The way nomadic families travel is also a slow one. These families are not specifically drawn to a must-see touristic highlight and are certainly not pushed by a strict traveling schedule. They live a life where they just let them embrace by the local culture and habits, until they become part of it. That’s the true meaning of traveling and we are about to do the same next year.
The network is also a fabulous resource of travel knowledge. When I have a question I just post it in my social networks and I have a solid and trustworthy answers within hours!
- Writing is my passion, I love to tell stories
When I was a little boy I always wanted to become a writer. I started writing stories many times, but often not more than one chapter. After one chapter the enchantment of growing up and playing with friends distracted me….
With my blog I finally managed to recall that feeling of creating stories. I am not a person that talks a lot, my stories come alive on paper. Or screen, whatever. The only issue I still need to overcome is my knowledge of the English language. My mother tongue is Dutch and although I studied a lot of English, as a writer you keep on looking for new words to express what you want to say.
- Stepping out of my comfort zone
When you start sharing your personal stories online, it means you are exposing yourself. Exposing your thoughts, ideas and experiences. That is a step you need to consciously take. I still struggle sometimes when I have to decide how much of my private me I have to share online. I recently came across a quote that is so true: “Who you are is already defined by what you share online”. I guess this interview is also a next step.
Since your blog is extremely popular, have you been asked to write for any travel magazines? If not, would you if agree if you were asked?
Yes, they have indeed and I’m very proud of that. I will start writing for a new online magazine soon. It’s not a travel magazine, but they have a travel section and the editors like the way I approach traveling. Let me send you the link once the first publication is online.
I am always open for new challenges in travel writing. Travel magazines can certainly approach me, I’m very enthusiastic in setting up new projects. My dream is to combine traveling and writing, and yes, why not with the whole family?!
Which not so touristy destinations are you asked most about from your readers?
My home town Deventer! I got a lot of response to my post about my home town Deventer. Readers really loved it and where curious to learn more about visiting the miniture version of Amsterdam (I think I called Deventer that way once).
And you know what’s a great story? In my network of traveling families I recently met an American called Clark Vandeventer. Clark is 9th generation American and his ancestors orginally came from Deventer (which translates ‘van Deventer’ in Dutch)! I did an interview with him and he really longs to come to Deventer some day, to walk in the streets where his 9th-great-grandfather Jan van Deventer walked centuries ago.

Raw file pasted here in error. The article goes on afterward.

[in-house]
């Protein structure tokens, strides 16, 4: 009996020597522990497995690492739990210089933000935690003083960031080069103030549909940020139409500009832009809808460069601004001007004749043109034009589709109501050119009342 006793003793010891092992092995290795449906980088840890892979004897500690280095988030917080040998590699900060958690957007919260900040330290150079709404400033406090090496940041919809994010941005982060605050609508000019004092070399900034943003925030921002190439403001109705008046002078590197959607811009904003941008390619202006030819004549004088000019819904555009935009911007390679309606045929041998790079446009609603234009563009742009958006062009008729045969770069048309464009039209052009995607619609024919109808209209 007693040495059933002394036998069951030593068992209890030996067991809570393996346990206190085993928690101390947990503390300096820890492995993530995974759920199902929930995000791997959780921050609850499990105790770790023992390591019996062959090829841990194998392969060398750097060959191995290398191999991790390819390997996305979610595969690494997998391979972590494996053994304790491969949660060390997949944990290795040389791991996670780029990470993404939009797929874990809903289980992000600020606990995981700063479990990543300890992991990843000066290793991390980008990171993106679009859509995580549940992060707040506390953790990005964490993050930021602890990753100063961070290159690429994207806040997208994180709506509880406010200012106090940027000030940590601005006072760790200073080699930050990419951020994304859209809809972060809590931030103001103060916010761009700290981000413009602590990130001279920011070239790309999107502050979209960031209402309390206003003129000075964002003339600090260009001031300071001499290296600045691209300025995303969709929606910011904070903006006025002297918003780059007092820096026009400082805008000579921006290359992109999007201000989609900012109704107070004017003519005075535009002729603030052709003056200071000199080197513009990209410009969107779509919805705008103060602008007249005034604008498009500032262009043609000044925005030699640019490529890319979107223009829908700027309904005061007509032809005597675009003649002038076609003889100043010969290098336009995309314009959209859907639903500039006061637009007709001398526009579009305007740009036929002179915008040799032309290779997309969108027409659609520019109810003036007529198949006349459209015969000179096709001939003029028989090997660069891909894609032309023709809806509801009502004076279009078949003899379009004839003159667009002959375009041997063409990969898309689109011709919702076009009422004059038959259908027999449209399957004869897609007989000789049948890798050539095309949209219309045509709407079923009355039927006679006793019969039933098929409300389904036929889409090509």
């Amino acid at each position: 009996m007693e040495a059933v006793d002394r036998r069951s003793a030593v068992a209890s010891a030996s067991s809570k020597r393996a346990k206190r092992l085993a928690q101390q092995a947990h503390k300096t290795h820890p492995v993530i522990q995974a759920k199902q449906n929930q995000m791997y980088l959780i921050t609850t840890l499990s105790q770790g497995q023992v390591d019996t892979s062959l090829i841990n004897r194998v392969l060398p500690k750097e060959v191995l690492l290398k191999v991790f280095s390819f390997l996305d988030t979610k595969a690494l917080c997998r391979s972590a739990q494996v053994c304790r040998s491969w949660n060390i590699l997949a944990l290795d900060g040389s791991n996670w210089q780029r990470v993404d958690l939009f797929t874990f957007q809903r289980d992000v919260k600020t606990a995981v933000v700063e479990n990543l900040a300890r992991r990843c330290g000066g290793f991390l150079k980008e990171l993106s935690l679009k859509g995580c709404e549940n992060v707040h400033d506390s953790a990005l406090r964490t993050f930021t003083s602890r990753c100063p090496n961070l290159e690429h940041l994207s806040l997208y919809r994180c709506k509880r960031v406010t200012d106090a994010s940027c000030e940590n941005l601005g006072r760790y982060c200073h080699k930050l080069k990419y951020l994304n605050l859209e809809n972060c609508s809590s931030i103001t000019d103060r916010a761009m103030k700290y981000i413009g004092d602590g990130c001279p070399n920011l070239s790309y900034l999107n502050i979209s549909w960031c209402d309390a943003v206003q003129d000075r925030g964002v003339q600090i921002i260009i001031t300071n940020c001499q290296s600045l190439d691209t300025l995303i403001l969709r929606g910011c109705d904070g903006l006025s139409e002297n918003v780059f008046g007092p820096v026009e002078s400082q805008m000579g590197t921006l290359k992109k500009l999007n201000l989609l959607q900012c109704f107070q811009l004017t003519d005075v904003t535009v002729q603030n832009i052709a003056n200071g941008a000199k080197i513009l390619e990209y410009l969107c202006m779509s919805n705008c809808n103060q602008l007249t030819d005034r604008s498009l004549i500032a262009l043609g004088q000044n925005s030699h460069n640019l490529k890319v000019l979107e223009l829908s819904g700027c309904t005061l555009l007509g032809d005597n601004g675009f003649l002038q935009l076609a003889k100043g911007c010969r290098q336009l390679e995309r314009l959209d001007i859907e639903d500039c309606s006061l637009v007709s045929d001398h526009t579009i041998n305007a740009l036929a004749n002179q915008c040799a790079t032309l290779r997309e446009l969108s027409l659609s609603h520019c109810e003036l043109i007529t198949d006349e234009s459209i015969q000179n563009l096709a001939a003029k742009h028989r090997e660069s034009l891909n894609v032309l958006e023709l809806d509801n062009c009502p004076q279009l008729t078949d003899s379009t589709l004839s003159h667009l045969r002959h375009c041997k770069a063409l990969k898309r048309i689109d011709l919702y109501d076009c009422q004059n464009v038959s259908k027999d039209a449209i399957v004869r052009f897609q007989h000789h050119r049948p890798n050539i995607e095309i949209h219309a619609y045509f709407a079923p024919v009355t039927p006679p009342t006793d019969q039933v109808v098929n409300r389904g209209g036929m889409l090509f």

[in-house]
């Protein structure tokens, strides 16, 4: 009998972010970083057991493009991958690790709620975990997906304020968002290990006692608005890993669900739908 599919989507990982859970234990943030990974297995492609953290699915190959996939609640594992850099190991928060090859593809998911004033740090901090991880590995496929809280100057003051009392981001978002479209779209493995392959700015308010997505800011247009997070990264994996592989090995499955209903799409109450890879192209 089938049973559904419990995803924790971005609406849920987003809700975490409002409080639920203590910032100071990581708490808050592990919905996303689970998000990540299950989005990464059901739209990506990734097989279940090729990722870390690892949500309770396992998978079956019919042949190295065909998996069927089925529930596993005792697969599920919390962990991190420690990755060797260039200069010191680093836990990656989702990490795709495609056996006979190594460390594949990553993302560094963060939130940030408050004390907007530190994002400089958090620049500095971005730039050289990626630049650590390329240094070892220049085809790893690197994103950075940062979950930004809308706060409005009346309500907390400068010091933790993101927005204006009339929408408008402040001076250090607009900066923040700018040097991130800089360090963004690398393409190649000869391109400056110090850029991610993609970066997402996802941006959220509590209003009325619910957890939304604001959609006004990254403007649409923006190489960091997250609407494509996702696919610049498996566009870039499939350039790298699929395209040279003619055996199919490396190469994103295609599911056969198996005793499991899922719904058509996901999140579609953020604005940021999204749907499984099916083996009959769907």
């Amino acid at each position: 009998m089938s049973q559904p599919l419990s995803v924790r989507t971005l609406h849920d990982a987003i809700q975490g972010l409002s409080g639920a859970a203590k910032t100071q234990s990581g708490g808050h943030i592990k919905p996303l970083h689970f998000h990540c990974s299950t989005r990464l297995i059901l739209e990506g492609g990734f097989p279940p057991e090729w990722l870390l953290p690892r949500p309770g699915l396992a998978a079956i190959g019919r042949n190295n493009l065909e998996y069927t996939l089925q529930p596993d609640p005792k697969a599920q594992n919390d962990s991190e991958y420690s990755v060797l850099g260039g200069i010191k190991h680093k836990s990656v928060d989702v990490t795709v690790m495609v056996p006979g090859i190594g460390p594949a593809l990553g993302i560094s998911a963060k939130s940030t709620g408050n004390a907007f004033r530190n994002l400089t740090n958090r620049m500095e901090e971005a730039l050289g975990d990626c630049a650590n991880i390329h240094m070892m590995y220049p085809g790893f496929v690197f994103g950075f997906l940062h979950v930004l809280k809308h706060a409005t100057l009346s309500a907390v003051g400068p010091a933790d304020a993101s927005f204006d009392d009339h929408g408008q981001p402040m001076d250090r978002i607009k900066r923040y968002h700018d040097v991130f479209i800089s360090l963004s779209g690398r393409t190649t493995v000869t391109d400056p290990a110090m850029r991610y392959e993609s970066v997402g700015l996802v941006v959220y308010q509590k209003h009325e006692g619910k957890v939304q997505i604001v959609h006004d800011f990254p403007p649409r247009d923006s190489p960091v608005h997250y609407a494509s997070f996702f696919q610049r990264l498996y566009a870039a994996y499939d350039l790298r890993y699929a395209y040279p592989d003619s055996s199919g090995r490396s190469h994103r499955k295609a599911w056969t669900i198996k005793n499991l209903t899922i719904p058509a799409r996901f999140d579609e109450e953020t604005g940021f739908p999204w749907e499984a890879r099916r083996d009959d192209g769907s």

I saw one of your blog posts in which you mention Seth Godin. Where’d you discover Seth and which of his books is your favorite?
I discovered (and met) Seth Godin in Amsterdam during a B2B Marketing conference. He is very charismatic and explains how to capture customer’s attention in a sophisticated and at the same time simple way. Marketing doesn’t have to be that difficult, you just have to use common sense.
I like his book “Tribes”. On the internet you see the formation of tribes as barriers of geography, cost or time are being eliminated. Groups with similar interests are being shaped continuously and they are interesting target groups for marketing. These groups themselves serve niches where marketeers can use them as a vehicle to reach more people within these niches.
The tribes themselves run their own projects, they have their own rules. Build around individuals, (online) leadership however will be needed in the future. That’s what Tribes is all about. In the offline world the Lonely Planet guide books were leader in the travel world. Nowadays, with travel blogs all around the net, we are looking for new ways of leadership.
Can you name a few places you haven’t been where you want to take your family next?
In 2012 we will be traveling to our favorite part of the world again: Asia. As mentioned earlier, this will be a longer trip and in slow pace. We will let serendipity guide us from one place to another, maybe do some volunteering work as well.
If you like lists, here is the Top 5 of places we haven’t been before and are on our bucket list:
South of India
Maybe Cambodia and Laos will be part of our 2012 trip, who knows. We have plans to go to the Western USA in 2013. Hmm, that leaves Namibia for 2014 and South of India for 2015. Well, that actually looks a bit scary, making plans until 2015….The great thing about online social networks is that inspiration is just around the corner. Every time you engage with a fellow traveler you might get completely different ideas about countries or places that you want to visit.
What do you credit as the reason you’ve been so blessed to be able to travel around the world with your family?
Great question Brian. I think the best way to answer that one is to show you a short list of reasons that I think tell the whole story:
- Curiosity for other cultures and countries.
- Eagerness to discover
- An ‘A’ for Geography
- Denying other things in order to save money for our family travels.
- Traveling parents (who raised us with an international scope)
- Not being afraid to travel with children (I have even participated in an Ebook called the Fear Crushing Travel Guide. It helps people to overcome fears about traveling, including traveling with small children).
Thank you so much for this interview Emiel
It has been a pleasure Brian, thank you for the opportunity. You are running a great website and interviews are indeed one of the best ways to learn about people and their stories.